A reading test of one hundred English words chosen at random was imposed; and in 1920 entry was only allowed by permit. In 1925, the Government decided to exclude women from the quota in an effort to prevent reproduction.
Tae atu ki te tau 1951, e kore taea te Hainamana kia tu hei iwi whenua, a, tae atu ki te tau 1965, ka taea tonu te pirihimana kia uru atu ki roto i nga whare a te Hainamana, i raro i te ture “Rahui i te Rongoa Whakamoe”, ahakoa horekau he pukapuka whakaae.
Up until 1951, the Chinese were not allowed to be naturalised; and up until 1965, under the Opium Prohibition Act, Police were able to enter any Chinese home without a search warrant.
Ka mutu, ko nga ture kai-kiri, kia kore ai nga toa hoko hua rakau, horoi kakahu, hoko kai hoki o te Hainamana, e tukituki i nga toa o te Pakeha.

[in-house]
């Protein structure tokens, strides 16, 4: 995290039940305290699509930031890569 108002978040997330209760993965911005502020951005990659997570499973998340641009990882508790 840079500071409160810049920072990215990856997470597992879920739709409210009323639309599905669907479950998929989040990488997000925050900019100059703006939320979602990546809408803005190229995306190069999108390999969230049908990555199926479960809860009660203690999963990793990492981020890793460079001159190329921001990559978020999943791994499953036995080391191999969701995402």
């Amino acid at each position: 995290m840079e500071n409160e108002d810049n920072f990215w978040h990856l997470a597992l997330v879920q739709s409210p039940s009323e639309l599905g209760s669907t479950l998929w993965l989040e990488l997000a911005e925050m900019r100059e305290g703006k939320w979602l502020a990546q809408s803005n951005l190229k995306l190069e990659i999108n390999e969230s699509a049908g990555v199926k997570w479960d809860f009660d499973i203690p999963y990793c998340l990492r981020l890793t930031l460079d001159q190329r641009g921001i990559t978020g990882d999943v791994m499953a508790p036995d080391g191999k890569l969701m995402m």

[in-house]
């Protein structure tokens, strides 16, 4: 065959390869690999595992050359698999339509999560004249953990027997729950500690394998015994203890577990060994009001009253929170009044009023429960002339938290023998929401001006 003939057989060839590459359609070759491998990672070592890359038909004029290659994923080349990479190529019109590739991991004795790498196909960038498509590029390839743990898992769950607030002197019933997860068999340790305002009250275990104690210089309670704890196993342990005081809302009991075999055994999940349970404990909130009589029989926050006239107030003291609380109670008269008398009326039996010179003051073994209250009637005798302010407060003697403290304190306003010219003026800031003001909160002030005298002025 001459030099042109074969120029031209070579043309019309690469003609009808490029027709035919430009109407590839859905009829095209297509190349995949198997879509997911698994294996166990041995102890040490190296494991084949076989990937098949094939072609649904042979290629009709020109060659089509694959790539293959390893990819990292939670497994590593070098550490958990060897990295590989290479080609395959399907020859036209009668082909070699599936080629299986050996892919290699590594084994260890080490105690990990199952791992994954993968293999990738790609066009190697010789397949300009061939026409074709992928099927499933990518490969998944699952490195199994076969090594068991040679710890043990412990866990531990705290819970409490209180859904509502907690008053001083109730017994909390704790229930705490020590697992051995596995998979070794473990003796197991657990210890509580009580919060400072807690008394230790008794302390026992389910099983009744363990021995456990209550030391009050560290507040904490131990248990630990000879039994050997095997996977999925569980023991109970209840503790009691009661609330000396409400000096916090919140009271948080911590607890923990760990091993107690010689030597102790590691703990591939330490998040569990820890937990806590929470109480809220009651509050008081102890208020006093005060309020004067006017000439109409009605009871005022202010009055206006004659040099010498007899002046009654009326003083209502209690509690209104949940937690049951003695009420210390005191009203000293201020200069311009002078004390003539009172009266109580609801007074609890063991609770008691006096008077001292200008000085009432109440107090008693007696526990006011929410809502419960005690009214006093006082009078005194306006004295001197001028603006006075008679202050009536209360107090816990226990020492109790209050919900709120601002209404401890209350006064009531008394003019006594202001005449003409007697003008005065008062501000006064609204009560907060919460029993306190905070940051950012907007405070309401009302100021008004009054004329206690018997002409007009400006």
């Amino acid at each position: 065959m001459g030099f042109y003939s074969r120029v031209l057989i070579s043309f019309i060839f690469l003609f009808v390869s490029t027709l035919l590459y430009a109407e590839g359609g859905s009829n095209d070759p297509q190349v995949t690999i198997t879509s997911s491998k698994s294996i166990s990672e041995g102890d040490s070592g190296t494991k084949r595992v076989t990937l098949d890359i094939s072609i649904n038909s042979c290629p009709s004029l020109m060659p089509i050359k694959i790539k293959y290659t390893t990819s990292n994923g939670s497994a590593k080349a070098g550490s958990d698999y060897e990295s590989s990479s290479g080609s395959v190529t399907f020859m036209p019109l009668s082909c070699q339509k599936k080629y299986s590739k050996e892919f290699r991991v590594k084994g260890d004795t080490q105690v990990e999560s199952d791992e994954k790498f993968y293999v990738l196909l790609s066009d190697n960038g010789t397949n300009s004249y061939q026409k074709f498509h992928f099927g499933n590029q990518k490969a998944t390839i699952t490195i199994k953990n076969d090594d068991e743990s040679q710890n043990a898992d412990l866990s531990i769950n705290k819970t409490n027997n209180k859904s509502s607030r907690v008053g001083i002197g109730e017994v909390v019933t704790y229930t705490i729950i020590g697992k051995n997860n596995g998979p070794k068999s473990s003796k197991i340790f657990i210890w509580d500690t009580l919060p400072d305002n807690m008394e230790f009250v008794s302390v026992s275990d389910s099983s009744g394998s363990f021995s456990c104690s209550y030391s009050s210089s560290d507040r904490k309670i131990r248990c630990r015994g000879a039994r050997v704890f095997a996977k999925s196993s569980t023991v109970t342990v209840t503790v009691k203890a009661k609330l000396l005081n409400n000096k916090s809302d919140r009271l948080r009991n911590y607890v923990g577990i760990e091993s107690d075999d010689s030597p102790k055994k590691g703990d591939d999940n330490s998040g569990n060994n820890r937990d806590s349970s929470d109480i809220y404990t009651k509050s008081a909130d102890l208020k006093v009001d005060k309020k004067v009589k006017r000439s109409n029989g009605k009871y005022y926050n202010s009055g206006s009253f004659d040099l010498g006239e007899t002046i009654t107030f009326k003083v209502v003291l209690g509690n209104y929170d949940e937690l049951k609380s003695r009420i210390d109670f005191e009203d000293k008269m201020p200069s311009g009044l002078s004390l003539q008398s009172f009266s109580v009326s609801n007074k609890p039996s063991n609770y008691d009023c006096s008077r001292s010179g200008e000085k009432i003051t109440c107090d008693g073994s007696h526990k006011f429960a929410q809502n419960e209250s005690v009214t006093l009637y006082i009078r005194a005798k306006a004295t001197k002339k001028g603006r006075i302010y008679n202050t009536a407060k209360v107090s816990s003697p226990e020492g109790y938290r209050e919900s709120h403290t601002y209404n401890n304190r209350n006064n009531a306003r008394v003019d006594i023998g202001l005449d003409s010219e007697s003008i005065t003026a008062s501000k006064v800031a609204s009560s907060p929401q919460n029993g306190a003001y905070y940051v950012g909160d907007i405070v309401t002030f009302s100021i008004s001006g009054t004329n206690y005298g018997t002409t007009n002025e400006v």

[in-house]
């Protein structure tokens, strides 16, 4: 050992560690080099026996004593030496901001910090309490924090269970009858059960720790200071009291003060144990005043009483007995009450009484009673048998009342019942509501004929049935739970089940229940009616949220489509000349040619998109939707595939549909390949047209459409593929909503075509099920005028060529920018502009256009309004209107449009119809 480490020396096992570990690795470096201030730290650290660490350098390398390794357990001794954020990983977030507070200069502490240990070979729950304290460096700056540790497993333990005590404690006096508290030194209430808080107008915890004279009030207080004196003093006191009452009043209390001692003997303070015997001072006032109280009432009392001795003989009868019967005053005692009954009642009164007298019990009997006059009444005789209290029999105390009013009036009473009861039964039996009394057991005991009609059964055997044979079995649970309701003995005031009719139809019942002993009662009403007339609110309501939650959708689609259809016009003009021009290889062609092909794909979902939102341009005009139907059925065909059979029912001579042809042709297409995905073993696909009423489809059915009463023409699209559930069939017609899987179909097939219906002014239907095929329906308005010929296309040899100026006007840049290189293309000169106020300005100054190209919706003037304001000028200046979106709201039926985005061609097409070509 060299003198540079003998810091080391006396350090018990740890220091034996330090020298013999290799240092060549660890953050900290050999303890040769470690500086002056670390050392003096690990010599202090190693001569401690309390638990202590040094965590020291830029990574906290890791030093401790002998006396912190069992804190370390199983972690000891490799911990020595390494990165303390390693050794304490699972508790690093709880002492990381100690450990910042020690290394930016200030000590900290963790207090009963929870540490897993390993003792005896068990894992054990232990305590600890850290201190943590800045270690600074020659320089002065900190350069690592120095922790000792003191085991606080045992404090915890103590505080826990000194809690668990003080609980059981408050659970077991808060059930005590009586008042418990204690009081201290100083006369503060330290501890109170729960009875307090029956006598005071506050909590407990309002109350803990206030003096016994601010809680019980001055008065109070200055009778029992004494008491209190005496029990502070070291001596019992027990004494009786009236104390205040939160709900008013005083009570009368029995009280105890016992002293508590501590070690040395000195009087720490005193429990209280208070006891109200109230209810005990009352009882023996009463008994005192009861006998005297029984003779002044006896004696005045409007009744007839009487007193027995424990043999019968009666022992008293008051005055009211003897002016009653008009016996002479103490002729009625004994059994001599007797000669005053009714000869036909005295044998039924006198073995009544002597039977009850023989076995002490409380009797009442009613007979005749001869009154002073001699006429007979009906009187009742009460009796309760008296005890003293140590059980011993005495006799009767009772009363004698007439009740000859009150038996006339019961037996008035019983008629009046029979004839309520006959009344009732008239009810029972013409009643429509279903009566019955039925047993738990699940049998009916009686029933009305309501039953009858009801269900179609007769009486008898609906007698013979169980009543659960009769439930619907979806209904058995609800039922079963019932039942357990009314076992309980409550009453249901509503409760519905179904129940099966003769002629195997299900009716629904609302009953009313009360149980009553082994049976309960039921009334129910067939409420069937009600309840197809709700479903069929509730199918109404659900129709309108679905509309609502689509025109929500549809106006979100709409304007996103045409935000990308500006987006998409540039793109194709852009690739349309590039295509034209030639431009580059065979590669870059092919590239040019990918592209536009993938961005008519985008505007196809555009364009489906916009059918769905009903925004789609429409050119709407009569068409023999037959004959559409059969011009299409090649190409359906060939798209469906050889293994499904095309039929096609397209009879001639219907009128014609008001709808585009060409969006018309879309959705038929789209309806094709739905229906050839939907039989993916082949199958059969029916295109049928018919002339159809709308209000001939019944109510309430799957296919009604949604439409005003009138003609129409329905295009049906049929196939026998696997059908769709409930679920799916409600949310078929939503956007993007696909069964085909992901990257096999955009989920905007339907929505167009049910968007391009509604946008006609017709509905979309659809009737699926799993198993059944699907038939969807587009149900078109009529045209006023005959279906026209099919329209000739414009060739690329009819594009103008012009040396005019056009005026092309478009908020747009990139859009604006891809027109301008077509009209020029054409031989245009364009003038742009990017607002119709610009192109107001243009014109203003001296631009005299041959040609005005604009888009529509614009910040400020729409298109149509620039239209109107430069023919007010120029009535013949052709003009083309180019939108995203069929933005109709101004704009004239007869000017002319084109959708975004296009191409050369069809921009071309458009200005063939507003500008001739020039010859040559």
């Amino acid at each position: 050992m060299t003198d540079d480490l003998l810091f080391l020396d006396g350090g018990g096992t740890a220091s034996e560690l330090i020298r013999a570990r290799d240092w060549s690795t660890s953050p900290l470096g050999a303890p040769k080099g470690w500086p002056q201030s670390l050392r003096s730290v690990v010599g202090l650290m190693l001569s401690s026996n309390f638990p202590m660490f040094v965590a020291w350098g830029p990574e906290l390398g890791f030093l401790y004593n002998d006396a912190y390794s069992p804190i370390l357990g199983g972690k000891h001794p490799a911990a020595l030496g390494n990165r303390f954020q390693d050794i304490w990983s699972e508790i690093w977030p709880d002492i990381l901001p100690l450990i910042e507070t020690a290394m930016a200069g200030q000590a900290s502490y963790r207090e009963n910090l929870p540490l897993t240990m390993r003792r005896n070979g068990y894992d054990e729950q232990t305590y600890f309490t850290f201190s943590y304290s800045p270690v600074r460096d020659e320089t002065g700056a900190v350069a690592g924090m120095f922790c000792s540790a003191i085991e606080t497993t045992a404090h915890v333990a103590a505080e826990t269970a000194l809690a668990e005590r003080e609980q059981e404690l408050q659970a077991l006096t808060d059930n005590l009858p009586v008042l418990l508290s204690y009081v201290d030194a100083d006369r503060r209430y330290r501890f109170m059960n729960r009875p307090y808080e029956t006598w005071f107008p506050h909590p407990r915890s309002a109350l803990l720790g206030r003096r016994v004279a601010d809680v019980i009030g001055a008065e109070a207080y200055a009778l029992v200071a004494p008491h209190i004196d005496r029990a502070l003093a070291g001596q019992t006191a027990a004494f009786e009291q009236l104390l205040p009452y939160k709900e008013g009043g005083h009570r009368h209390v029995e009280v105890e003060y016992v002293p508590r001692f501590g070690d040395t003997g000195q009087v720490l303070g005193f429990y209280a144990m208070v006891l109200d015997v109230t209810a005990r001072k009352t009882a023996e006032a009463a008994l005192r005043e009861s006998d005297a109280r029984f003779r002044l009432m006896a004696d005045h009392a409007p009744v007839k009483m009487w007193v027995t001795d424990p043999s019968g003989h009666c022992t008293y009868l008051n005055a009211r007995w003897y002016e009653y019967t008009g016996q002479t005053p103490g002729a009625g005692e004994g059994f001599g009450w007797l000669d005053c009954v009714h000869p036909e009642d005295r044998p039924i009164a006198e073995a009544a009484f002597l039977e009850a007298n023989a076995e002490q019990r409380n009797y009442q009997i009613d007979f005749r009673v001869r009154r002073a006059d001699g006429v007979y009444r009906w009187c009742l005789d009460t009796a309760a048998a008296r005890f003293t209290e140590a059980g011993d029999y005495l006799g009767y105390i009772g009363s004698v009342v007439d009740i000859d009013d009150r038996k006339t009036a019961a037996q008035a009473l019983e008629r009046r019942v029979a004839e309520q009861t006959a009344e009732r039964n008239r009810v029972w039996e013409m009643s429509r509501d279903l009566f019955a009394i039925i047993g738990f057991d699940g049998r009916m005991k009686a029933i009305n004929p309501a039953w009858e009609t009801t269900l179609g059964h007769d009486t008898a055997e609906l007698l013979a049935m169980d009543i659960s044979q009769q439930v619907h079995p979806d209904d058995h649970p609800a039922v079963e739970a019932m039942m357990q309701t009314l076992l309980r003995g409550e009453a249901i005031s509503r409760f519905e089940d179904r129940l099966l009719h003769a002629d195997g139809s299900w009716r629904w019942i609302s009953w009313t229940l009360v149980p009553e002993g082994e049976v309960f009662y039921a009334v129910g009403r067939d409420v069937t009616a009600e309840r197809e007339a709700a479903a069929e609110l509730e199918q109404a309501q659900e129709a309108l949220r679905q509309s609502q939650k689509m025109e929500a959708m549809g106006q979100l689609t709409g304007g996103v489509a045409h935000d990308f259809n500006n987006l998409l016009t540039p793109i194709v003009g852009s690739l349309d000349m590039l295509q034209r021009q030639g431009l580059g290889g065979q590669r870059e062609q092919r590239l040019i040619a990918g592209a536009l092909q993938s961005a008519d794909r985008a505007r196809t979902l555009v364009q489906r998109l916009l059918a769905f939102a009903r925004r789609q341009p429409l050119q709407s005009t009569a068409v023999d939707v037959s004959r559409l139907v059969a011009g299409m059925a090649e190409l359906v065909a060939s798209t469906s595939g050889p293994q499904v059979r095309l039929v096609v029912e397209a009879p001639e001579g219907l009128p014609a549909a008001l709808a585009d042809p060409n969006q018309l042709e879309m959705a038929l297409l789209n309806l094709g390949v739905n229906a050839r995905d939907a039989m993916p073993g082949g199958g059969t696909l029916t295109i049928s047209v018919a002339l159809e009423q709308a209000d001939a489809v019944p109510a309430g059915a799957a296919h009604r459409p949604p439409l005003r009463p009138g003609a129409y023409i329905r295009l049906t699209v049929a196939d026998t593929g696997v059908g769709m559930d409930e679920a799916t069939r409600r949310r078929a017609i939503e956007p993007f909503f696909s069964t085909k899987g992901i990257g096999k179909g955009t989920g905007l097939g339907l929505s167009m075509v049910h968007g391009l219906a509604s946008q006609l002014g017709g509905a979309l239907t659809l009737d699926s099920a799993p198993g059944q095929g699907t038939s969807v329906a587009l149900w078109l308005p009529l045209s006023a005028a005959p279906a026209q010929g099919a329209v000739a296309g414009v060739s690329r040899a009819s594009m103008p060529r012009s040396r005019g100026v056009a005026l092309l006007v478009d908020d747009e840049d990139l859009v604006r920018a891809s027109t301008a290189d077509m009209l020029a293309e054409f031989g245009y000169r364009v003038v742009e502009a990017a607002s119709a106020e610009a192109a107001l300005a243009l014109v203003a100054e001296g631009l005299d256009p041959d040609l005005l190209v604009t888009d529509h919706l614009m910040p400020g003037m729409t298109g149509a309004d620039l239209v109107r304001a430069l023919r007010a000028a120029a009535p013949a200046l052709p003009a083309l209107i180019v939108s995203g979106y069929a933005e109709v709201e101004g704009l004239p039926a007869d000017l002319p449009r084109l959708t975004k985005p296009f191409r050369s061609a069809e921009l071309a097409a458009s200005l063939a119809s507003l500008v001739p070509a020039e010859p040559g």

Finally, a series of laws were passed to stop Chinese fruit shops, laundries and groceries from competing against Europeans.
Na, i runga i tenei tu momo hitori, kai-kiri, whakahawea i nga Hainamana, he aha te take e tino hiakai ana tenei kawanatanga, kia whakaritea i tetahi tiriti ki a Haina.
So how is it, that in a land with such a shameful history of exclusion and institutional racism against the Chinese, the Government is suddenly bending over backwards to become party to a treaty with China.
He aha te tikanga nei, kia hurikoaro te kotahi rau tau o nga whakaiti, tukinotia, kia hoa tahi tatou ki a Haina?
What has been the dramatic turnaround to reverse over a century of racism into a determination to develop ties with the region?
Maumahara mai ki nga kupu a Mutu - “Kei te pehia, kei te whakaparahakotia, taua tahi”
Remember Margaret Mutu’s words – “We are both oppressed and discriminated against."
Kotahi anake te kaupapa hei tautoko i tenei pire. Kia peke ki te tuara o tenei whenua tino kaha rawa, kia watea ai te iwi nui nei hei hoko taonga. Ko te wawata kia whai moni a Niu Tireni i te iwi rawa, o Haina.